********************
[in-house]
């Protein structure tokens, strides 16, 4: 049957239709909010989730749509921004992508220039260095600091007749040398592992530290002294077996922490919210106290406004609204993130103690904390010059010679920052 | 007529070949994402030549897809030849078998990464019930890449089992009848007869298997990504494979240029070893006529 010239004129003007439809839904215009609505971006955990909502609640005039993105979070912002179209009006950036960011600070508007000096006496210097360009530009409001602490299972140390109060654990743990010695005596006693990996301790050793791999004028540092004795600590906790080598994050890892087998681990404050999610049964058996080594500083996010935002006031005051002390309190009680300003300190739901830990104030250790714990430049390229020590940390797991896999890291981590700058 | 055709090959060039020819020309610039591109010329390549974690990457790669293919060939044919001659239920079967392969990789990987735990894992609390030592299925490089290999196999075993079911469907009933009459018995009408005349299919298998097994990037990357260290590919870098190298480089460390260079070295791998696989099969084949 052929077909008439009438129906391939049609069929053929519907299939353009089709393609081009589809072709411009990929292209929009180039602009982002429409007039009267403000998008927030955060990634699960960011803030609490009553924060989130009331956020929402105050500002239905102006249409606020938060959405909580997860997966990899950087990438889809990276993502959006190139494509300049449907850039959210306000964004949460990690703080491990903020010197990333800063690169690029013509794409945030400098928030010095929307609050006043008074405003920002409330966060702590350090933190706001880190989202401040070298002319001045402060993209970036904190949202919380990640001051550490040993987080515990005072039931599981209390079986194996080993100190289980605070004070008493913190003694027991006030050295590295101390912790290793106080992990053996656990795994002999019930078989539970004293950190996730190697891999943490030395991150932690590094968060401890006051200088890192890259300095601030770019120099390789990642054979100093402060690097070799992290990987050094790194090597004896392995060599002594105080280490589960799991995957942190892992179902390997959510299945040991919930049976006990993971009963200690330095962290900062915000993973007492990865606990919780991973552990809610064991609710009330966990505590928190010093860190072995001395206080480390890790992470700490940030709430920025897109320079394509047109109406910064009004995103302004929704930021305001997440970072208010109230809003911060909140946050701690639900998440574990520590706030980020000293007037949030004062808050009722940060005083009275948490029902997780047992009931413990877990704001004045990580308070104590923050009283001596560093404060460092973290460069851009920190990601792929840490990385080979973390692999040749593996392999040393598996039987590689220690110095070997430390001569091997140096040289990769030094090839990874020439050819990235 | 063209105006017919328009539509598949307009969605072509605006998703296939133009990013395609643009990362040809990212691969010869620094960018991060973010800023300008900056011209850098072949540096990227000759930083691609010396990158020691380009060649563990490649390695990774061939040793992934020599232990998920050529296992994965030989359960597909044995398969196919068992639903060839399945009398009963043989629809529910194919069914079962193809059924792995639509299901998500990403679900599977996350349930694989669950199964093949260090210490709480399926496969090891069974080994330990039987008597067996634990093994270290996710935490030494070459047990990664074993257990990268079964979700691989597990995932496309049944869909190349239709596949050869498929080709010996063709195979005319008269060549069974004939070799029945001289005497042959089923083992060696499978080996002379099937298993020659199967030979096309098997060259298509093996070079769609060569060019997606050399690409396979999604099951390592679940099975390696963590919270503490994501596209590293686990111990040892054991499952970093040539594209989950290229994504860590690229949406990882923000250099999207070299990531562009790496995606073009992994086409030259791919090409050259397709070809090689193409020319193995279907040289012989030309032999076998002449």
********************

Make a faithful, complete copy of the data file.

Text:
[in-house]
């Protein structure tokens, strides 16, 4: 049957239709909010989730749509921004992508220039260095600091007749040398592992530290002294077996922490919210106290406004609204993130103690904390010059010679920052 | 007529070949994402030549897809030849078998990464019930890449089992009848007869298997990504494979240029070893006529 010239004129003007439809839904215009609505971006955990909502609640005039993105979070912002179209009006950036960011600070508007000096006496210097360009530009409001602490299972140390109060654990743990010695005596006693990996301790050793791999004028540092004795600590906790080598994050890892087998681990404050999610049964058996080594500083996010935002006031005051002390309190009680300003300190739901830990104030250790714990430049390229020590940390797991896999890291981590700058 | 055709090959060039020819020309610039591109010329390549974690990457790669293919060939044919001659239920079967392969990789990987735990894992609390030592299925490089290999196999075993079911469907009933009459018995009408005349299919298998097994990037990357260290590919870098190298480089460390260079070295791998696989099969084949 052929077909008439009438129906391939049609069929053929519907299939353009089709393609081009589809072709411009990929292209929009180039602009982002429409007039009267403000998008927030955060990634699960960011803030609490009553924060989130009331956020929402105050500002239905102006249409606020938060959405909580997860997966990899950087990438889809990276993502959006190139494509300049449907850039959210306000964004949460990690703080491990903020010197990333800063690169690029013509794409945030400098928030010095929307609050006043008074405003920002409330966060702590350090933190706001880190989202401040070298002319001045402060993209970036904190949202919380990640001051550490040993987080515990005072039931599981209390079986194996080993100190289980605070004070008493913190003694027991006030050295590295101390912790290793106080992990053996656990795994002999019930078989539970004293950190996730190697891999943490030395991150932690590094968060401890006051200088890192890259300095601030770019120099390789990642054979100093402060690097070799992290990987050094790194090597004896392995060599002594105080280490589960799991995957942190892992179902390997959510299945040991919930049976006990993971009963200690330095962290900062915000993973007492990865606990919780991973552990809610064991609710009330966990505590928190010093860190072995001395206080480390890790992470700490940030709430920025897109320079394509047109109406910064009004995103302004929704930021305001997440970072208010109230809003911060909140946050701690639900998440574990520590706030980020000293007037949030004062808050009722940060005083009275948490029902997780047992009931413990877990704001004045990580308070104590923050009283001596560093404060460092973290460069851009920190990601792929840490990385080979973390692999040749593996392999040393598996039987590689220690110095070997430390001569091997140096040289990769030094090839990874020439050819990235 | 063209105006017919328009539509598949307009969605072509605006998703296939133009990013395609643009990362040809990212691969010869620094960018991060973010800023300008900056011209850098072949540096990227000759930083691609010396990158020691380009060649563990490649390695990774061939040793992934020599232990998920050529296992994965030989359960597909044995398969196919068992639903060839399945009398009963043989629809529910194919069914079962193809059924792995639509299901998500990403679900599977996350349930694989669950199964093949260090210490709480399926496969090891069974080994330990039987008597067996634990093994270290996710935490030494070459047990990664074993257990990268079964979700691989597990995932496309049944869909190349239709596949050869498929080709010996063709195979005319008269060549069974004939070799029945001289005497042959089923083992060696499978080996002379099937298993020659199967030979096309098997060259298509093996070079769609060569060019997606050399690409396979999604099951390592679940099975390696963590919270503490994501596209590293686990111990040892054991499952970093040539594209989950290229994504860590690229949406990882923000250099999207070299990531562009790496995606073009992994086409030259791919090409050259397709070809090689193409020319193995279907040289012989030309032999076998002449």